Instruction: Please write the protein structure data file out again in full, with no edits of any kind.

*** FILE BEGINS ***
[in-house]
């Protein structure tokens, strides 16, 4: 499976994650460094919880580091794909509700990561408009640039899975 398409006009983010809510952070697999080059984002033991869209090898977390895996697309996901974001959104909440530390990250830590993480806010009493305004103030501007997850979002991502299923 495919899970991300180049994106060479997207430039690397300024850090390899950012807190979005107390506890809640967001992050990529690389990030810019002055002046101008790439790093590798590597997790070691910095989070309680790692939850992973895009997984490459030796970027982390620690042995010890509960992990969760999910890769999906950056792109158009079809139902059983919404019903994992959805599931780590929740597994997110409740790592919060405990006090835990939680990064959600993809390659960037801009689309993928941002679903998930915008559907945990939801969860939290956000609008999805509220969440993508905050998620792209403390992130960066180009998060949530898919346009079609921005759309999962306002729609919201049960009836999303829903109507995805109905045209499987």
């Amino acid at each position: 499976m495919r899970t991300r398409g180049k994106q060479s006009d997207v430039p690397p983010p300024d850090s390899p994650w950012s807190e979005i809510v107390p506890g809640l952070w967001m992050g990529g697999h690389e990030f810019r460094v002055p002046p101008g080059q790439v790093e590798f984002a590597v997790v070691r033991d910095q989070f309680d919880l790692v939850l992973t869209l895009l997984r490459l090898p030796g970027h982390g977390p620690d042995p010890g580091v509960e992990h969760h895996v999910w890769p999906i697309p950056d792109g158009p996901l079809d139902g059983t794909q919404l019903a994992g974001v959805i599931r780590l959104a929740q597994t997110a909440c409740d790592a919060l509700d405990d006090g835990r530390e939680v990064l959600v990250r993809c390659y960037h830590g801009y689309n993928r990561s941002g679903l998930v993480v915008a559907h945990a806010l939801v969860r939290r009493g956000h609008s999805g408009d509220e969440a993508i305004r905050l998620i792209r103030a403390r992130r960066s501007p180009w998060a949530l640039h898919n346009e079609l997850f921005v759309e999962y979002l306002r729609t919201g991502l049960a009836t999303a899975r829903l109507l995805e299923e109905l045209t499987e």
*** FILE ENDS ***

[in-house]
């Protein structure tokens, strides 16, 4: 499976994650460094919880580091794909509700990561408009640039899975 398409006009983010809510952070697999080059984002033991869209090898977390895996697309996901974001959104909440530390990250830590993480806010009493305004103030501007997850979002991502299923 495919899970991300180049994106060479997207430039690397300024850090390899950012807190979005107390506890809640967001992050990529690389990030810019002055002046101008790439790093590798590597997790070691910095989070309680790692939850992973895009997984490459030796970027982390620690042995010890509960992990969760999910890769999906950056792109158009079809139902059983919404019903994992959805599931780590929740597994997110409740790592919060405990006090835990939680990064959600993809390659960037801009689309993928941002679903998930915008559907945990939801969860939290956000609008999805509220969440993508905050998620792209403390992130960066180009998060949530898919346009079609921005759309999962306002729609919201049960009836999303829903109507995805109905045209499987």
């Amino acid at each position: 499976m495919r899970t991300r398409g180049k994106q060479s006009d997207v430039p690397p983010p300024d850090s390899p994650w950012s807190e979005i809510v107390p506890g809640l952070w967001m992050g990529g697999h690389e990030f810019r460094v002055p002046p101008g080059q790439v790093e590798f984002a590597v997790v070691r033991d910095q989070f309680d919880l790692v939850l992973t869209l895009l997984r490459l090898p030796g970027h982390g977390p620690d042995p010890g580091v509960e992990h969760h895996v999910w890769p999906i697309p950056d792109g158009p996901l079809d139902g059983t794909q919404l019903a994992g974001v959805i599931r780590l959104a929740q597994t997110a909440c409740d790592a919060l509700d405990d006090g835990r530390e939680v990064l959600v990250r993809c390659y960037h830590g801009y689309n993928r990561s941002g679903l998930v993480v915008a559907h945990a806010l939801v969860r939290r009493g956000h609008s999805g408009d509220e969440a993508i305004r905050l998620i792209r103030a403390r992130r960066s501007p180009w998060a949530l640039h898919n346009e079609l997850f921005v759309e999962y979002l306002r729609t919201g991502l049960a009836t999303a899975r829903l109507l995805e299923e109905l045209t499987e």